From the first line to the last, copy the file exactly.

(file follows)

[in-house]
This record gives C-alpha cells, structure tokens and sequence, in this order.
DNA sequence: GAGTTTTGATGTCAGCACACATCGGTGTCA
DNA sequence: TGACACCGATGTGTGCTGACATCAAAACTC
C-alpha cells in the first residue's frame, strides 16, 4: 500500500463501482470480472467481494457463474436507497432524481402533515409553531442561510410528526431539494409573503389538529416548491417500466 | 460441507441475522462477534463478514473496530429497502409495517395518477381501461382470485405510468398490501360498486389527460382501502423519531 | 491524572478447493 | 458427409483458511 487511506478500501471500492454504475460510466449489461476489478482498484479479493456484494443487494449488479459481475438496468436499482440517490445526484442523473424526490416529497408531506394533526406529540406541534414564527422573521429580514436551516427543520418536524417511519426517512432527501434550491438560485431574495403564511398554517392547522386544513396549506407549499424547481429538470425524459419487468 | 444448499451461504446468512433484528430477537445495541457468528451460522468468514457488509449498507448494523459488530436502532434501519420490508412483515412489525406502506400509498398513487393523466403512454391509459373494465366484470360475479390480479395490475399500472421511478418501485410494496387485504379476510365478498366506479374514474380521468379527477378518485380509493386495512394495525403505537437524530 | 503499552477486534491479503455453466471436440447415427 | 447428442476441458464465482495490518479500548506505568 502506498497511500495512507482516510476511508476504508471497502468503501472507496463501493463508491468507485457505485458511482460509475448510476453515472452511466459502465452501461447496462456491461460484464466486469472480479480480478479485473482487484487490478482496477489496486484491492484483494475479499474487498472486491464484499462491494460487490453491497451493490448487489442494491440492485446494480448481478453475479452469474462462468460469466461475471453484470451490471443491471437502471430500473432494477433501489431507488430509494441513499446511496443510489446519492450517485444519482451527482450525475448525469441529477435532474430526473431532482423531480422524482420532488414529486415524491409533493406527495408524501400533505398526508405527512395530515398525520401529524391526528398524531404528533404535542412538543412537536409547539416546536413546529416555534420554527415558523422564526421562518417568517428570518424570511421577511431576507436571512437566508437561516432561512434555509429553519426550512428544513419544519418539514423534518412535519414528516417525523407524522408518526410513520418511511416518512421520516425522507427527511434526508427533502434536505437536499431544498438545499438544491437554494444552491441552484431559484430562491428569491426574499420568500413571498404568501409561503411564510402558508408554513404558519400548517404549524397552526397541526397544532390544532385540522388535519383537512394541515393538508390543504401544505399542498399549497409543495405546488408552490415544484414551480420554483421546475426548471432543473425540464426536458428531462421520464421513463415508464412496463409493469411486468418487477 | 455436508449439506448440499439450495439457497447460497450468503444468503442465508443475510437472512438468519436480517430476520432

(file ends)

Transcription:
[in-house]
This record gives C-alpha cells, structure tokens and sequence, in this order.
DNA sequence: GAGTTTTGATGTCAGCACACATCGGTGTCA
DNA sequence: TGACACCGATGTGTGCTGACATCAAAACTC
C-alpha cells in the first residue's frame, strides 16, 4: 500500500463501482470480472467481494457463474436507497432524481402533515409553531442561510410528526431539494409573503389538529416548491417500466 | 460441507441475522462477534463478514473496530429497502409495517395518477381501461382470485405510468398490501360498486389527460382501502423519531 | 491524572478447493 | 458427409483458511 487511506478500501471500492454504475460510466449489461476489478482498484479479493456484494443487494449488479459481475438496468436499482440517490445526484442523473424526490416529497408531506394533526406529540406541534414564527422573521429580514436551516427543520418536524417511519426517512432527501434550491438560485431574495403564511398554517392547522386544513396549506407549499424547481429538470425524459419487468 | 444448499451461504446468512433484528430477537445495541457468528451460522468468514457488509449498507448494523459488530436502532434501519420490508412483515412489525406502506400509498398513487393523466403512454391509459373494465366484470360475479390480479395490475399500472421511478418501485410494496387485504379476510365478498366506479374514474380521468379527477378518485380509493386495512394495525403505537437524530 | 503499552477486534491479503455453466471436440447415427 | 447428442476441458464465482495490518479500548506505568 502506498497511500495512507482516510476511508476504508471497502468503501472507496463501493463508491468507485457505485458511482460509475448510476453515472452511466459502465452501461447496462456491461460484464466486469472480479480480478479485473482487484487490478482496477489496486484491492484483494475479499474487498472486491464484499462491494460487490453491497451493490448487489442494491440492485446494480448481478453475479452469474462462468460469466461475471453484470451490471443491471437502471430500473432494477433501489431507488430509494441513499446511496443510489446519492450517485444519482451527482450525475448525469441529477435532474430526473431532482423531480422524482420532488414529486415524491409533493406527495408524501400533505398526508405527512395530515398525520401529524391526528398524531404528533404535542412538543412537536409547539416546536413546529416555534420554527415558523422564526421562518417568517428570518424570511421577511431576507436571512437566508437561516432561512434555509429553519426550512428544513419544519418539514423534518412535519414528516417525523407524522408518526410513520418511511416518512421520516425522507427527511434526508427533502434536505437536499431544498438545499438544491437554494444552491441552484431559484430562491428569491426574499420568500413571498404568501409561503411564510402558508408554513404558519400548517404549524397552526397541526397544532390544532385540522388535519383537512394541515393538508390543504401544505399542498399549497409543495405546488408552490415544484414551480420554483421546475426548471432543473425540464426536458428531462421520464421513463415508464412496463409493469411486468418487477 | 455436508449439506448440499439450495439457497447460497450468503444468503442465508443475510437472512438468519436480517430476520432